Attacks on the Press in 1998 - Venezuela
|Publisher||Committee to Protect Journalists|
|Publication Date||February 1999|
|Cite as||Committee to Protect Journalists, Attacks on the Press in 1998 - Venezuela, February 1999, available at: http://www.refworld.org/docid/47c5658f19.html [accessed 24 June 2017]|
|Disclaimer||This is not a UNHCR publication. UNHCR is not responsible for, nor does it necessarily endorse, its content. Any views expressed are solely those of the author or publisher and do not necessarily reflect those of UNHCR, the United Nations or its Member States.|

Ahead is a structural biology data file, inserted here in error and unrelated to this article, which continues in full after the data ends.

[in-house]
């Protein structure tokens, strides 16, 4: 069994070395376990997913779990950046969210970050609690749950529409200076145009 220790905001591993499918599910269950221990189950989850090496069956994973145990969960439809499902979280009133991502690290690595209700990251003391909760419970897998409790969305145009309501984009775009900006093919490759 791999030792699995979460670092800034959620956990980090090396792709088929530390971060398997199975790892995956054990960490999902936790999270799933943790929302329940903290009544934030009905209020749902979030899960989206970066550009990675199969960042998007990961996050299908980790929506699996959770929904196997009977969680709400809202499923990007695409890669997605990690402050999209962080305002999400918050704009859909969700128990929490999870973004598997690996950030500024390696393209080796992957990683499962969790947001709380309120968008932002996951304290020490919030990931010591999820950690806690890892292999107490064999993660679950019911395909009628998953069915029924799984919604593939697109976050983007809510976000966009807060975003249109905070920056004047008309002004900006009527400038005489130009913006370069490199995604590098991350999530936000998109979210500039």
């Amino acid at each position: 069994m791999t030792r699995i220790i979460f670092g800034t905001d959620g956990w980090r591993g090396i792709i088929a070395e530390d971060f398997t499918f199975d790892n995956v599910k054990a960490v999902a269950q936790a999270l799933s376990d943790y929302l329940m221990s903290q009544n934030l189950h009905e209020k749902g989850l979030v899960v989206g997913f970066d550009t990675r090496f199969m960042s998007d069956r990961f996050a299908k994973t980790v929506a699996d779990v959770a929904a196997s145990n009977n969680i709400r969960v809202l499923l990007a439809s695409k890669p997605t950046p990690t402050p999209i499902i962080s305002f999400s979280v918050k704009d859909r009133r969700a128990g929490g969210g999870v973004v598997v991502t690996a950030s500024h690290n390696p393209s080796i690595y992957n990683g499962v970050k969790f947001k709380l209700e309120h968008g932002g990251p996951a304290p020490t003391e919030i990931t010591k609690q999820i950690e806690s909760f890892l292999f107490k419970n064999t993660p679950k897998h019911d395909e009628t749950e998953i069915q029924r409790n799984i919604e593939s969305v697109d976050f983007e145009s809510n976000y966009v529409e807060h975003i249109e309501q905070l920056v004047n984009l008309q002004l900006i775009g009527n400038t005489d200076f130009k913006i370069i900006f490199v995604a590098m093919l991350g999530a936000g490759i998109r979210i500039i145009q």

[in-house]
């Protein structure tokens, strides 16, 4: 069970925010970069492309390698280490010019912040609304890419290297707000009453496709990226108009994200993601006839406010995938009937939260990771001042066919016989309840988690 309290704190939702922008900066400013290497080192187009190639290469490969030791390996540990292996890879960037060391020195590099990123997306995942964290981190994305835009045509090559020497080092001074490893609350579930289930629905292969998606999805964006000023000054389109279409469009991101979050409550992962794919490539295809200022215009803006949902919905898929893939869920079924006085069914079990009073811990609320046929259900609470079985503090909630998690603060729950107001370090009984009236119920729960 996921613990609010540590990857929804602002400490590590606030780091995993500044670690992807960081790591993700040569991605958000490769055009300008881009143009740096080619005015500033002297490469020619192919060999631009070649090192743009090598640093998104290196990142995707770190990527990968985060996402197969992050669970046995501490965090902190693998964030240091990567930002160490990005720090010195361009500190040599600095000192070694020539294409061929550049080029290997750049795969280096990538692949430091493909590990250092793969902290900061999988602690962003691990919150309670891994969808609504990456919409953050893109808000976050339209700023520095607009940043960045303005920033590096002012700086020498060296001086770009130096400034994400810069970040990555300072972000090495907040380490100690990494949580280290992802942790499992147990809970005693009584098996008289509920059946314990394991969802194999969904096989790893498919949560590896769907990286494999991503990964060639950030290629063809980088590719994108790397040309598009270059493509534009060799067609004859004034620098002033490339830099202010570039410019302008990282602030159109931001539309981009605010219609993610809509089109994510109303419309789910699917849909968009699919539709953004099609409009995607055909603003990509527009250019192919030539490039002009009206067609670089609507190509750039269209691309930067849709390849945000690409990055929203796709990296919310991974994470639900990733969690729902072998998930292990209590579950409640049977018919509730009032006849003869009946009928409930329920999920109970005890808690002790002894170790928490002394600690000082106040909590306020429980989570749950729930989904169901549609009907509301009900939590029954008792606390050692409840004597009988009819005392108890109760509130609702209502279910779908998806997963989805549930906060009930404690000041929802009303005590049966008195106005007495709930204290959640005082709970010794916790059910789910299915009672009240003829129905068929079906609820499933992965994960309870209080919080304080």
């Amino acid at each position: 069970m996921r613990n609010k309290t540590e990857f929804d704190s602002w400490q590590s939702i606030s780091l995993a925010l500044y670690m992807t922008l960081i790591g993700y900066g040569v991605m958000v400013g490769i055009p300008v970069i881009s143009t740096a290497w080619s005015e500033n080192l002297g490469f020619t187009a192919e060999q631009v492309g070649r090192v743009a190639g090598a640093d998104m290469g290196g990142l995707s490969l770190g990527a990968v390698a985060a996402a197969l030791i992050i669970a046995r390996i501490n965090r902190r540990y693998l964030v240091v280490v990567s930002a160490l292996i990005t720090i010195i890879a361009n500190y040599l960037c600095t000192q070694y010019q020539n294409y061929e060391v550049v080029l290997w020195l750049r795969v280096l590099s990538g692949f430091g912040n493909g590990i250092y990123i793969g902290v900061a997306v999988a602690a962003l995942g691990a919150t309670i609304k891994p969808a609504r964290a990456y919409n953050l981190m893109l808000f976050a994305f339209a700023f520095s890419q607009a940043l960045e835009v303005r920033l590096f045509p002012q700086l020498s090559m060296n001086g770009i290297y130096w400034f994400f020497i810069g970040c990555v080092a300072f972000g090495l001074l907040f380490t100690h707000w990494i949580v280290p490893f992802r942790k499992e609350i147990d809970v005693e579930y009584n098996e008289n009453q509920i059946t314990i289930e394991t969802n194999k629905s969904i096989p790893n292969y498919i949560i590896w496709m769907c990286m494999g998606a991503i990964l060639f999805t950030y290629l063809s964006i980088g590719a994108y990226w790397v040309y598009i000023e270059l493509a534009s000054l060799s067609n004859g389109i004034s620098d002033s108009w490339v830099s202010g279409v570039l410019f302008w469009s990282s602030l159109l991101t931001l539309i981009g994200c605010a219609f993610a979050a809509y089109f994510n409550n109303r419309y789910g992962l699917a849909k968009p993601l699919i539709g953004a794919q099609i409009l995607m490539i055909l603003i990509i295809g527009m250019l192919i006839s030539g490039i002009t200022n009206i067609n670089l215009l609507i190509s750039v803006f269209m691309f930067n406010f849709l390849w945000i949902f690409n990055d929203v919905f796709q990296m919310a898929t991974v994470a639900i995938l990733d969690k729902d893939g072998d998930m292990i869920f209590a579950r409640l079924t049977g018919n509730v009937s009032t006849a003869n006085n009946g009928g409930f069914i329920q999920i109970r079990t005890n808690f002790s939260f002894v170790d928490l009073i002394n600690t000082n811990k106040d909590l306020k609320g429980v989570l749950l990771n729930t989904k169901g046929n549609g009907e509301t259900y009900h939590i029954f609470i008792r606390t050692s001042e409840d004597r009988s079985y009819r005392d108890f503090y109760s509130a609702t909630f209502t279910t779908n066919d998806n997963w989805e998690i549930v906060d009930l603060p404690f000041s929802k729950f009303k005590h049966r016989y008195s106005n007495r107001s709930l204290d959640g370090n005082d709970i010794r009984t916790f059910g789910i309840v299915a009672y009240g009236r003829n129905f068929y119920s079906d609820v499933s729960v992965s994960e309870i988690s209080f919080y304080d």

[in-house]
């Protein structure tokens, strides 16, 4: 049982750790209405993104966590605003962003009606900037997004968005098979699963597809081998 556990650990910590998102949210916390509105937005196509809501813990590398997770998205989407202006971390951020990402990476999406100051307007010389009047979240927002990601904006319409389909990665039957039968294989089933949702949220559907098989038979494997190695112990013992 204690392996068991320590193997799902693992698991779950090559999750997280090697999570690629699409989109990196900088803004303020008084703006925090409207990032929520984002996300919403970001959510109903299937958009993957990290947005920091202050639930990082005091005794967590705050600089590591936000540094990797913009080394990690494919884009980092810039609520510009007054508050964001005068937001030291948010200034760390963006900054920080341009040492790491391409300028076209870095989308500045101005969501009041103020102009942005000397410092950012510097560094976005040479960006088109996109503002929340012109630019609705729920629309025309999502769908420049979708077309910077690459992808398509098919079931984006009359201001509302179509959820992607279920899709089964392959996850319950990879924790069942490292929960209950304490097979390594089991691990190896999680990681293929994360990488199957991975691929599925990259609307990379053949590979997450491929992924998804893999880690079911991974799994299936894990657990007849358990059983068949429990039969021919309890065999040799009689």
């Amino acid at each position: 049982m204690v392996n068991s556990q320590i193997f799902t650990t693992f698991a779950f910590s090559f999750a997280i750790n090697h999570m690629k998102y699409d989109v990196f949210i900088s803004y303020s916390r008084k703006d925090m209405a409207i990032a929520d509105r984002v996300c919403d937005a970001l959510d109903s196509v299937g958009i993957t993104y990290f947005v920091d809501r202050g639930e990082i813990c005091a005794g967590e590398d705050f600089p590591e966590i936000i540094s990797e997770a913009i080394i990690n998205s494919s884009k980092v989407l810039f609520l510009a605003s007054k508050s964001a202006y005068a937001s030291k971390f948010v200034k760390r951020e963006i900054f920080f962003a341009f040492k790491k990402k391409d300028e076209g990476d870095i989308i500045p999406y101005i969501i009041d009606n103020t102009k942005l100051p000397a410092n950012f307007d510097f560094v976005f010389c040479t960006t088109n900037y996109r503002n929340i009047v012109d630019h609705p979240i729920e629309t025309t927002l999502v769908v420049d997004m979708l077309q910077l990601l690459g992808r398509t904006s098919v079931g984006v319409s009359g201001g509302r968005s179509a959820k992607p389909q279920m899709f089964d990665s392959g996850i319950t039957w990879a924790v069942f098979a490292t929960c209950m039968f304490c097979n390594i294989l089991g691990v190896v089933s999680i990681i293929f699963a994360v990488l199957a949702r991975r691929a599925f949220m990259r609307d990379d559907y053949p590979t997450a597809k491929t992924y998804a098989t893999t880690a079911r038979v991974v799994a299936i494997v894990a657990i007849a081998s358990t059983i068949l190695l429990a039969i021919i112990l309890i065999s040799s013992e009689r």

As of December 31, 1998
A group of media owners has petitioned the Supreme Court to overturn the 1994 Law for the Practice of Journalism, which mandates that journalists must have both a university degree and a license. The court is expected to rule on the law's constitutionality in early 1999.
Just prior to the December presidential election, there were reports in the press that Hugo Chávez, a former colonel and the leading presidential candidate, had plotted to shoot journalists and opposition leaders if the vote did not go in his favor. Chávez vigorously denied the reports, describing them as an attempt by his opponents to discredit him. He won the election handily, and will take office in February 1999.
Defamation is a criminal offense in Venezuela punishable by up to 18 months in prison. While journalists say that legal action is rare, William Ojeda was convicted in 1996 of defaming two judges in a book he wrote on corruption in the judiciary and served five months in prison in 1997.